Vegan Stomach Problems and How to Fix Them

Vegan Stomach Problems

Most of the time, surviving on a vegan diet is a boon to your overall health. The reason is clear since you generally don’t require to digest heavy foods like meat, eggs, and milk. However, if you are switching to a plant-based diet abruptly, you might encounter certain gut inconveniences initially. There is nothing much to worry about either vegan digestive problems or stomach pain on a vegan diet because that is how our bodies are designed to adapt.

By the rule of our biological composition, our gut only has those bacterias that contribute to the digestion of the regular food items we eat. When the food profiles change, the existing bacteria are replaced by other microorganisms which are efficient for the new kind of food. Therefore, most of the gut problems on a plant-based diet are just a part of adaptation. 

However, having diarrhea on a vegan diet or other vegan stomach problems could be highly inconvenient. This is why we have listed some of the steps for you to follow and gradually relieve the symptoms to nothing.

Most Probable Causes of Vegan Stomach Problems 

Causes of Vegan Stomach Problems

1. Increased Fiber Intake 

When you shift to a vegan diet, the number of veggies and beans you consume increases dramatically. It is essential since greens and legumes are a great source of all the essential micros and macros that you need to maintain good health.

Dietary fiber is not harmful. In fact, it can help you lower cardiovascular risks, type 2 diabetes, and colorectal cancer. However, the fermentation of fiber releases gas which may not ideally comfort you anyways. Almost any food you eat would have dietary fiber, but a plate of the vegan-friendly meal does have a comparatively higher concentration of it that your body might not be acquainted with.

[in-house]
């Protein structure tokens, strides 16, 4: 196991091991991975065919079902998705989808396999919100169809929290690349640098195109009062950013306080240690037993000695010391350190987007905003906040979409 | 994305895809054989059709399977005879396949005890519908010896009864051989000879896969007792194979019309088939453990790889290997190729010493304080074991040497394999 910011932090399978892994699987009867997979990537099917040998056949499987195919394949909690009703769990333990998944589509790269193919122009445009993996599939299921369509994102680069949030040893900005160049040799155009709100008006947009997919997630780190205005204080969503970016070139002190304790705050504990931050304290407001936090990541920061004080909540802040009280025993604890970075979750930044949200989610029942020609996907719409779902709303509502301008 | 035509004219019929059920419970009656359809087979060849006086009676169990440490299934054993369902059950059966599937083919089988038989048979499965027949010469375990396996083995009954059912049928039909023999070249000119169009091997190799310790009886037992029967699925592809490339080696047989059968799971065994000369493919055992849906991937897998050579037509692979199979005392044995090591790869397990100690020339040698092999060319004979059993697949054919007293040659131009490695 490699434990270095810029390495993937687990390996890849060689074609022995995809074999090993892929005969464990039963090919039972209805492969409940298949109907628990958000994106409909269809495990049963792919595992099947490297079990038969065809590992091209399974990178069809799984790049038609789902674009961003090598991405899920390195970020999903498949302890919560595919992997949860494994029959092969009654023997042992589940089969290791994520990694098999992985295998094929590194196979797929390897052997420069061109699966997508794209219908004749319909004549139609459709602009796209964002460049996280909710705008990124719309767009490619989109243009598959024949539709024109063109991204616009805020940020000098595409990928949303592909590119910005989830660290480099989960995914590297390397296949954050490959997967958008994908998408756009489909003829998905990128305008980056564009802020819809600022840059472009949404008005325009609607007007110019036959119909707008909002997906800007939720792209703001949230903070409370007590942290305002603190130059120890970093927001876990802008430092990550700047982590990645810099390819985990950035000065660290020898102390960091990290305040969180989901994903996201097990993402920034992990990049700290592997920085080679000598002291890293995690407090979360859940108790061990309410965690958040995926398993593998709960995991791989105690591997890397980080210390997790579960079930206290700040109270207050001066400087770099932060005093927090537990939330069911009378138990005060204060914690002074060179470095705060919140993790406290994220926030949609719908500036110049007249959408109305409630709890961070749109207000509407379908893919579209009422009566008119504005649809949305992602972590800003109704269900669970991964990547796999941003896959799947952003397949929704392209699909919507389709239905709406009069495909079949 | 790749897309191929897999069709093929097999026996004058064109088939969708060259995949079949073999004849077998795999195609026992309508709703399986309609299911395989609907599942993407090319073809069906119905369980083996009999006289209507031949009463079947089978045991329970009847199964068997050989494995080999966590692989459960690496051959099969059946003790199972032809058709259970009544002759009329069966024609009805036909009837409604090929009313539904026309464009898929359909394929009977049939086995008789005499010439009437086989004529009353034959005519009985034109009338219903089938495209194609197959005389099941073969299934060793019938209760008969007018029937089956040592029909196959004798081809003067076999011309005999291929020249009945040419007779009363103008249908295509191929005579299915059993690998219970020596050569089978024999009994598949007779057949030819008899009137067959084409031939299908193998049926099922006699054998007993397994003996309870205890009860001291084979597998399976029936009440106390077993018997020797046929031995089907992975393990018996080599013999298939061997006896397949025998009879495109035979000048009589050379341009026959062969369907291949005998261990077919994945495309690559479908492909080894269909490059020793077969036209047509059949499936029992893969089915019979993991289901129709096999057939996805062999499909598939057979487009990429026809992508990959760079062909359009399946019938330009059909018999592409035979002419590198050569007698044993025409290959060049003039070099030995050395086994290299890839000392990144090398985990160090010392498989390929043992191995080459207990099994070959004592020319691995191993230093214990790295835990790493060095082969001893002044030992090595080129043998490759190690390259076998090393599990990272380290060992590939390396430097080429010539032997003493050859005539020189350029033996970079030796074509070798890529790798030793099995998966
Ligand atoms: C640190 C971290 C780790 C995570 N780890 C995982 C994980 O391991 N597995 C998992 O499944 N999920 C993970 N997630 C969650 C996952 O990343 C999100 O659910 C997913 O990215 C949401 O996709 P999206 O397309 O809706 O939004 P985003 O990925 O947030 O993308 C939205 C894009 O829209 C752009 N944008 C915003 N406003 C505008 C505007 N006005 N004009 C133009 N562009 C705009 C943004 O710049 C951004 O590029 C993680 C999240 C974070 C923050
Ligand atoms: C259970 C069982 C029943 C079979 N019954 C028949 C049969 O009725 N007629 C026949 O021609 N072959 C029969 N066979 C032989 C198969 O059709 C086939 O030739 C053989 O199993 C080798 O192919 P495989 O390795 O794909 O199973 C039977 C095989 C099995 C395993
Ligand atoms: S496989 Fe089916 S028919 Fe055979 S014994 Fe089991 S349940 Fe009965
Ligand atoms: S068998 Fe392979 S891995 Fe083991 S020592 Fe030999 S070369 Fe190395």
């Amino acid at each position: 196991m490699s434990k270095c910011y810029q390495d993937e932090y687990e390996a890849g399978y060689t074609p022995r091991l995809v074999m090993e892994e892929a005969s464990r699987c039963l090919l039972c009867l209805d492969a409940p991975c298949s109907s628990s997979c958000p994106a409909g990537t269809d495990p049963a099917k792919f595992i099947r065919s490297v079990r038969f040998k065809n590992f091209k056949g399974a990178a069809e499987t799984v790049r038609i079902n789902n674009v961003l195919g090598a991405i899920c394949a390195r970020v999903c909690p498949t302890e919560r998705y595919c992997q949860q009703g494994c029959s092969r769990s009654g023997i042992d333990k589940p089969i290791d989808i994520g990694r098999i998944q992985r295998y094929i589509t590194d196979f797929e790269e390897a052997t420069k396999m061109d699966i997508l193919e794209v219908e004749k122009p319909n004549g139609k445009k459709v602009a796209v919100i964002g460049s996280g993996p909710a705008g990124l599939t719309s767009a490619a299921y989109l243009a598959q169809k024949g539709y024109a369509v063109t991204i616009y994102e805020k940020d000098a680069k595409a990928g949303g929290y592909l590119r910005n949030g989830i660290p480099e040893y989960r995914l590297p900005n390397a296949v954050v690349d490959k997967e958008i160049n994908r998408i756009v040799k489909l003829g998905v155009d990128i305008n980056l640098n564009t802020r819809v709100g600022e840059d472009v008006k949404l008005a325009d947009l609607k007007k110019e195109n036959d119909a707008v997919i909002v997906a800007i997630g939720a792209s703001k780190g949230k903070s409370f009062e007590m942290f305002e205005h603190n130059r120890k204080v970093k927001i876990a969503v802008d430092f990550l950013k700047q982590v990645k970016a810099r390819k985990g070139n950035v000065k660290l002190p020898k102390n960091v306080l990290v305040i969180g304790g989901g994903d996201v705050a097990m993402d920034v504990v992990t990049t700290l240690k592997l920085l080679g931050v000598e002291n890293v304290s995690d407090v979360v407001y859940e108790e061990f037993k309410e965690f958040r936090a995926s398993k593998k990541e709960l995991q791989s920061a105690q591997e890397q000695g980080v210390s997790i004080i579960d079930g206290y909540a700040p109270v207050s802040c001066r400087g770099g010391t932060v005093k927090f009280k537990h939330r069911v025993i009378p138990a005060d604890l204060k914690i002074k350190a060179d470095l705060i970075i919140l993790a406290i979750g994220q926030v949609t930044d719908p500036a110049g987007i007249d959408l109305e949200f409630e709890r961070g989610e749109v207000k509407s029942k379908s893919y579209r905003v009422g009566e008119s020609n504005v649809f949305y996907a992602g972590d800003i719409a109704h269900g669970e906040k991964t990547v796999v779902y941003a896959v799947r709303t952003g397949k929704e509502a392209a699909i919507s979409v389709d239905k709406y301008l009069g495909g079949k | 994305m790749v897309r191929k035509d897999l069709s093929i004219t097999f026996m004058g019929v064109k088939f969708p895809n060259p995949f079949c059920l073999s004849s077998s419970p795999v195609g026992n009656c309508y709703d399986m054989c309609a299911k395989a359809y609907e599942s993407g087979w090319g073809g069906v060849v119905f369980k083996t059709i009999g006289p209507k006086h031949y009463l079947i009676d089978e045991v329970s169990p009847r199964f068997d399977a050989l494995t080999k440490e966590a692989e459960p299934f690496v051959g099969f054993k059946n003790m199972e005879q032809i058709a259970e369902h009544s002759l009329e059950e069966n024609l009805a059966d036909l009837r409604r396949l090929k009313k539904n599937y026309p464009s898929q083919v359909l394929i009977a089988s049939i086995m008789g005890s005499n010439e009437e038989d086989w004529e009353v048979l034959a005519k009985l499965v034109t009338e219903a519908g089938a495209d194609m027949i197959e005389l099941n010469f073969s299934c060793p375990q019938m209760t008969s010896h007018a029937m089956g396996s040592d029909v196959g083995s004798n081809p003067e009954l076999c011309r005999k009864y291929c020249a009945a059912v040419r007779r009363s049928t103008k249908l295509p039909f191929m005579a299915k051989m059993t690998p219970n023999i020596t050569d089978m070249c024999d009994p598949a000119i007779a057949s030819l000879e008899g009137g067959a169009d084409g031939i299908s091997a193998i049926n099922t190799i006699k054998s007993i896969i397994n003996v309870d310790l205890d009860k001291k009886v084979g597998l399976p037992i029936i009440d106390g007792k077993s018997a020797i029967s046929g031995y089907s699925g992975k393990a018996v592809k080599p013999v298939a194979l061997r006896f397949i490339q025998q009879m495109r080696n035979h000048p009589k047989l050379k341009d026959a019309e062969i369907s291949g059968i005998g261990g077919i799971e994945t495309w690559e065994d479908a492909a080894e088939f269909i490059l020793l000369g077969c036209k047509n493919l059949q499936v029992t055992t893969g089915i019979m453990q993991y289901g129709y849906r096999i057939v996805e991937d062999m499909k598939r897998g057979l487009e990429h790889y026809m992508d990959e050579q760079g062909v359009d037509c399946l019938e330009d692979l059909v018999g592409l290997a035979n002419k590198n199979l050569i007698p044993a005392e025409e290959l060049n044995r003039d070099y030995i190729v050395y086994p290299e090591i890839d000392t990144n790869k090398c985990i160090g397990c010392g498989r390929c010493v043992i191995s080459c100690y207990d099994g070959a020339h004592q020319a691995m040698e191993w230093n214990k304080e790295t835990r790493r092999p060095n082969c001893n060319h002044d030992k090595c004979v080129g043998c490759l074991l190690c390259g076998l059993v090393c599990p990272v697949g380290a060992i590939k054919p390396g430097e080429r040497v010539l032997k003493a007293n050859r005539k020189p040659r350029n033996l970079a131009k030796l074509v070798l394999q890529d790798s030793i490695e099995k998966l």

As we have discussed above, when you alter your regular nutrient profiles, the gut flora undergoes a change in its ecosystem. Our gut flora comprises bacteria and microorganisms that play a crucial role in our digestion of food.

They also metabolize acids and synthesize vitamins. So a change in the concentration and structures of food, or introduction of those items that you were not initially dependent on, may take time to develop a decent population of the healthy bacteria that aid digestion. Therefore, adapting to the increased fiber intake could take some time. 

2. Intolerance to Certain Plant-Based Foods 

It is obvious that when you are new to a vegan diet practice, you are certainly not fully aware of what food does or does not suit you. That might sound crazy but you must be aware of allergies and intolerances Though guesswork or certain hit and trial is after all not a terrible idea- however, you must have the right direction to follow when you take a leap from a western diet to a vegan one.

Instead of starting immediately with food items that are difficult to digest- such as wheat, barley, etc, those containing gluten or the ones which develop gas such as cauliflower and broccoli, start with quinoa or amaranth. Don’t go overboard with one specific vegetable, rather increase the diversity in your diet.

Check if nuts or seeds are the notorious ones there. You never know if you are allergic to mustard (check vegan status). You could be intolerant to soy as well. You must never feel scared to eliminate any food and check if that resolves your gastric issues. By reducing or completely avoiding certain items from your plate, you could identify those that trigger a gut problem and gradually get rid of it. It is all about self-discovery, dear!

3. High FODMAP Intake 

Hear us out carefully- though there are vegan alternatives to almost every kind of food like milk (check vegan milk alternatives), meat, etc in the market today, you never know if you would be able to digest them or not until you have tried it out on yourself! The thing to look out for in this case is FODMAPs which stands for Fermentable Oligosaccharides, Disaccharides, Monosaccharides, and Polyols. They define a wide array of carbohydrates that most plant-based foods contain.